Thereby, I was gifted a copy of “The Shadow of the Skytree” by my parents and I was not obligated to post a review on its behalf. I am sharing my thoughts on behalf of this novel for my own edification and a continued journey of sharing my readerly life on Jorie Loves A Story. I did not receive compensation for my opinions or thoughts shared herein.

Note: I received the Press Materials last year from the publisher and had asked if I could re-use them if and when I was able to read and/or review the stories I was featuring during Wyrd And Wonder Year 3 (2020); and thankfully was given permission to do so which is why I am using them during my readings this 5th Year of Wyrd And Wonder.

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Hallo, Hallo dear hearts!

This 5th Year of Wyrd And Wonder, I am finishing my readings of the Odyssey Books Fantasy stories I showcased during our 3rd Year! Except for one of the novels which I am still trying to secure a copy of and has remained a bit elusively out of reach.

Last week I was completely absorbed into the world of Tarya within Rachel Nightingale’s Harlequin’s Riddle novel which sets the stage for her trilogy. I knew I wanted to read her trilogy back-to-back but I also wanted to read Taylor’s novel which has had me curious about how she was going to introduce us to her dwarves, elves and gnomes as well as other recognisable fantastical creatures within the pages of The Shadow of the Skytree.

Before I share my thoughts about the story, I wanted to share an excerpt from our conversation and implore you to re-visit the interview before you continue to read this review or shortly after you’ve read my reactions. All the authors I interviewed through this publisher and/or hosted with guest posts during our 3rd Year were very giving of their time and you’ll find a wealth of loveliness to read through if you go back through those showcases.

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As your novel “The Shadow of the Skytree” has both elves and dwarves inclusive to the world – how would you describe both of them to a first-time reader who hasn’t read too much Fantasy outside of Tolkien and has limited knowledge of elves and dwarves? What is uniquely different about them compared to your gnomes like Lavendar?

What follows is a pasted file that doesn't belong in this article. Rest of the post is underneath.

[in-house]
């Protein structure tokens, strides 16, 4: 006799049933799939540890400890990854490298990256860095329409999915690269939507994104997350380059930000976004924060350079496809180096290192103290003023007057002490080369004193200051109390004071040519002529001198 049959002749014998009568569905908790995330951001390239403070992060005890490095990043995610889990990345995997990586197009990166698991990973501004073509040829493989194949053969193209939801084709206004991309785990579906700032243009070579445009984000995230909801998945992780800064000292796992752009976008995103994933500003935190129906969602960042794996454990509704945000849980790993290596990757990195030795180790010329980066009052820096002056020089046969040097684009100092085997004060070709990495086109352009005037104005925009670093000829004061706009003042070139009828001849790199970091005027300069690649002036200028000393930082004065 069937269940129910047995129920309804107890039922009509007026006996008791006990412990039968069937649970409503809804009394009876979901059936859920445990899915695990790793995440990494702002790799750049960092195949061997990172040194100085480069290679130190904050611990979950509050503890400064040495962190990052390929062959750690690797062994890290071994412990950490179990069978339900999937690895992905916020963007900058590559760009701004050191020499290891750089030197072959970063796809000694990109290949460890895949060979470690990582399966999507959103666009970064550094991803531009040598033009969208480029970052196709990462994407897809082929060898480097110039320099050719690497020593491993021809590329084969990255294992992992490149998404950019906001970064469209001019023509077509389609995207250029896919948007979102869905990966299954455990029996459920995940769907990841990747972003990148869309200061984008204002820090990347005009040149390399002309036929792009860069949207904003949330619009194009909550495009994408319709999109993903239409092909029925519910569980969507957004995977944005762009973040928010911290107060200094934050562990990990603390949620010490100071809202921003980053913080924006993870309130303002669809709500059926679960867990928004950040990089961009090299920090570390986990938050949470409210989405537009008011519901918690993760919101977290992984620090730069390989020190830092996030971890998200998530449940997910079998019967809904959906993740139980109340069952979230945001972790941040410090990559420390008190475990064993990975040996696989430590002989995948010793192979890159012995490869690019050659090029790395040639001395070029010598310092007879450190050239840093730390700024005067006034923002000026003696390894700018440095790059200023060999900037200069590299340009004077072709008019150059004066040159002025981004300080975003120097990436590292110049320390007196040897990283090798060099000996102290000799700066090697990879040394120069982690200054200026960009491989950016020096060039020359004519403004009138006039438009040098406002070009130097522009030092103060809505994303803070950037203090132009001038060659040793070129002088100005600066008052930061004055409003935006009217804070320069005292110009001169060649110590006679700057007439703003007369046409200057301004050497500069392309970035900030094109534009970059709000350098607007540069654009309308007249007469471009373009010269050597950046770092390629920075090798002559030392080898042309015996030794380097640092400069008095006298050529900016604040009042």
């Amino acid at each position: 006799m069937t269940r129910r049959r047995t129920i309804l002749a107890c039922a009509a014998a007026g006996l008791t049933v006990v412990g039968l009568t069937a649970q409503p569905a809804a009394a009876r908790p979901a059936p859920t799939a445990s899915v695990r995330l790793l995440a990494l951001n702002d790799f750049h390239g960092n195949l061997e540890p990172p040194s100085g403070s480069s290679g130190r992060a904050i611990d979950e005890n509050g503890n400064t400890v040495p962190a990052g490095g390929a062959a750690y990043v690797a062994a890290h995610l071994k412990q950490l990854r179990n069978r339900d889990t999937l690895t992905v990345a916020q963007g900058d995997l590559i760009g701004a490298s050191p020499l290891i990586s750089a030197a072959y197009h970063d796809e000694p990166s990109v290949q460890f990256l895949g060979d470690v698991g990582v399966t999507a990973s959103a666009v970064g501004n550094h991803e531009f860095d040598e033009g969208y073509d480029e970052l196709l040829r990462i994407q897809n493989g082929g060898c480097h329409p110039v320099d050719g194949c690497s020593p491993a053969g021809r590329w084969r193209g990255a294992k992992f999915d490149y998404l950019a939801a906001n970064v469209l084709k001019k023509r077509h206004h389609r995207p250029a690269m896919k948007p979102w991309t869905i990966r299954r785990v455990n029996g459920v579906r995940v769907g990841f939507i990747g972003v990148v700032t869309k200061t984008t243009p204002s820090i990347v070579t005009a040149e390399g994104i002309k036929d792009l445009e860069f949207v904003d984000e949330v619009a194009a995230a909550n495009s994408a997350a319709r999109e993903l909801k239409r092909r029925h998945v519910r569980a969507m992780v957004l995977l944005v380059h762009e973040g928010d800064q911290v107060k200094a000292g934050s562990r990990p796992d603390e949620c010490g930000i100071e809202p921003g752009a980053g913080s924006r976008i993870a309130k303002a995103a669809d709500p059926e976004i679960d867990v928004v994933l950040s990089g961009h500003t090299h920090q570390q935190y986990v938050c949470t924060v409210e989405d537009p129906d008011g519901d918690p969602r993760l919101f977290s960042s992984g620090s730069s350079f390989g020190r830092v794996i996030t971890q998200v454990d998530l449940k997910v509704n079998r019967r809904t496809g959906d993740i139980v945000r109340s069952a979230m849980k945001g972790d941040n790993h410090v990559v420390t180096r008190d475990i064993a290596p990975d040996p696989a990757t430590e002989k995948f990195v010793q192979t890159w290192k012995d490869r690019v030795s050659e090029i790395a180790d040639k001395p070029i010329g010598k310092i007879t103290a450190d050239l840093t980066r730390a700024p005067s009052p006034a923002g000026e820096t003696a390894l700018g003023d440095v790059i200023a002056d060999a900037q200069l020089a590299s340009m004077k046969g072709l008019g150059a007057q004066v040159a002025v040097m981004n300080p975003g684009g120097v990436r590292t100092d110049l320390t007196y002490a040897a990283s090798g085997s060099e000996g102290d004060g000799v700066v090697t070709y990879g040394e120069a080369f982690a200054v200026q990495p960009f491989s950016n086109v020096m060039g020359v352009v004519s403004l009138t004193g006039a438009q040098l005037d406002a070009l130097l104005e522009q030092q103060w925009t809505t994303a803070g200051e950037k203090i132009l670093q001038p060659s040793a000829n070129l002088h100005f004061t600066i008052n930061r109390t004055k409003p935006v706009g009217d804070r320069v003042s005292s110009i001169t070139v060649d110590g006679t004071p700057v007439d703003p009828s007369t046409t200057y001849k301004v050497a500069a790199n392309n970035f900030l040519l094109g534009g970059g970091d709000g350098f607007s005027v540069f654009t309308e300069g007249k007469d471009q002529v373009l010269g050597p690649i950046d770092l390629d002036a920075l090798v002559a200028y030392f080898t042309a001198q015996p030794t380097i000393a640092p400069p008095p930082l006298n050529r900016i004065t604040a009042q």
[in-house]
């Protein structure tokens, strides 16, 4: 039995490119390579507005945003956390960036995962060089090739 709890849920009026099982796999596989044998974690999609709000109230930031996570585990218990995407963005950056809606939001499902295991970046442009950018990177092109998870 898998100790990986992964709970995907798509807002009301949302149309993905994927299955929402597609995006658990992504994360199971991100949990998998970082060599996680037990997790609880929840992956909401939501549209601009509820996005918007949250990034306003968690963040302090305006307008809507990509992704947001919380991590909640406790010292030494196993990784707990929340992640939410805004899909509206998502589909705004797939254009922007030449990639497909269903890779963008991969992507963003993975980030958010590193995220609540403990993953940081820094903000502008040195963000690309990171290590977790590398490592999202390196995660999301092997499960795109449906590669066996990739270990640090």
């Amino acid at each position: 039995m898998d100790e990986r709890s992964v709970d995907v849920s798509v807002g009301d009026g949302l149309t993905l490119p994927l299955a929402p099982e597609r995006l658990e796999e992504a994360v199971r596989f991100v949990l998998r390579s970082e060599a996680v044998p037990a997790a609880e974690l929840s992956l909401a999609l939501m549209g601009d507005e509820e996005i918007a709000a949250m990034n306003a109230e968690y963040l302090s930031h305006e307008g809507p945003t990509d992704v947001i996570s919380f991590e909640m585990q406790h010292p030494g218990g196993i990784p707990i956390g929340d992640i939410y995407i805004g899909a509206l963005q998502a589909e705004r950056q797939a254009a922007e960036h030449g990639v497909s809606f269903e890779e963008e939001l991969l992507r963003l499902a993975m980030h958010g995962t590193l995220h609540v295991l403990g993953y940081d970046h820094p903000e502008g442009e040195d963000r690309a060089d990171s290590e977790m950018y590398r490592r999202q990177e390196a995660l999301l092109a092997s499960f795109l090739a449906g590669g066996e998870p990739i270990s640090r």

Taylor responds: Speaking of avoiding tropes, one I was particularly tired of is elves written in imitation of Tolkien but with all the flaws removed so you end up with an obnoxiously perfect race of superbeings who are the best at everything. I wanted to explore the idea of what a functionally immortal people would more realistically be like, and especially when they’re so cut off from the rest of the world. Which is why my elves are hunter-gatherers with no technology. Their magic means they never needed to develop any, and their longevity makes them so slow to change that they found themselves incapable of adapting to a world that was changing around them and became insular and extremely xenophobic. And I gave them a darker skin tone because you’d realistically expect a race of people who spend their lives mostly outdoors to have adapted accordingly.

As for the dwarves, I won’t lie – I partly designed them for the sheer coolness factor. Stereotypical dwarves live underground and spend most of their time mining, and I thought – well, what if they were so well adapted to living among minerals that they could literally live off the stuff? They’re pretty much living humanoid versions of the volcano they call home – black on the outside, full of fire on the inside. So it made sense that they’d live off a diet of mostly charcoal; if they don’t keep that internal fire fuelled, they die. And they ride on giant lizards because that’s just metal as hell. (Well, and big reptiles would be attracted to hot places. Horses would quickly sicken and die if they had to live in a volcanic environment with no grass).

Meanwhile the gnomes are naturally underground dwellers who are very in touch with the natural world, but are naturally childlike and simple-minded compared to everyone else. Your average gnome doesn’t have a mean bone in her body and can’t really comprehend wanting to hurt anyone, which is why our heroine, Vender, finds the whole conflict going on around her so bewildering. Why can’t people just say sorry and learn to get along?

I love when I find authors re-invent a creature or species other authors have made famous – either to redirect us onto a different path of understanding them or to entreat into a different viewing of them entirely as a race. As like you said, without flaws and without a way of showing growth – the context of those species can become stagnant and predictable. I could also see why you patterned their beliefs and behaviours as you had – as they were definitely a more exclusive race and have kept to themselves in order to survive. I oft wondered about skin tones – sometimes I read a story (Fantasy or otherwise) and know a character is predominately outside – yet, it is not reflected in their character’s profile or disclosed in their story. Even a heavy tan would make better sense than to give the illusion anyone can spend copious amounts of time in direct sunlight without any affect of that kind of exposure to them.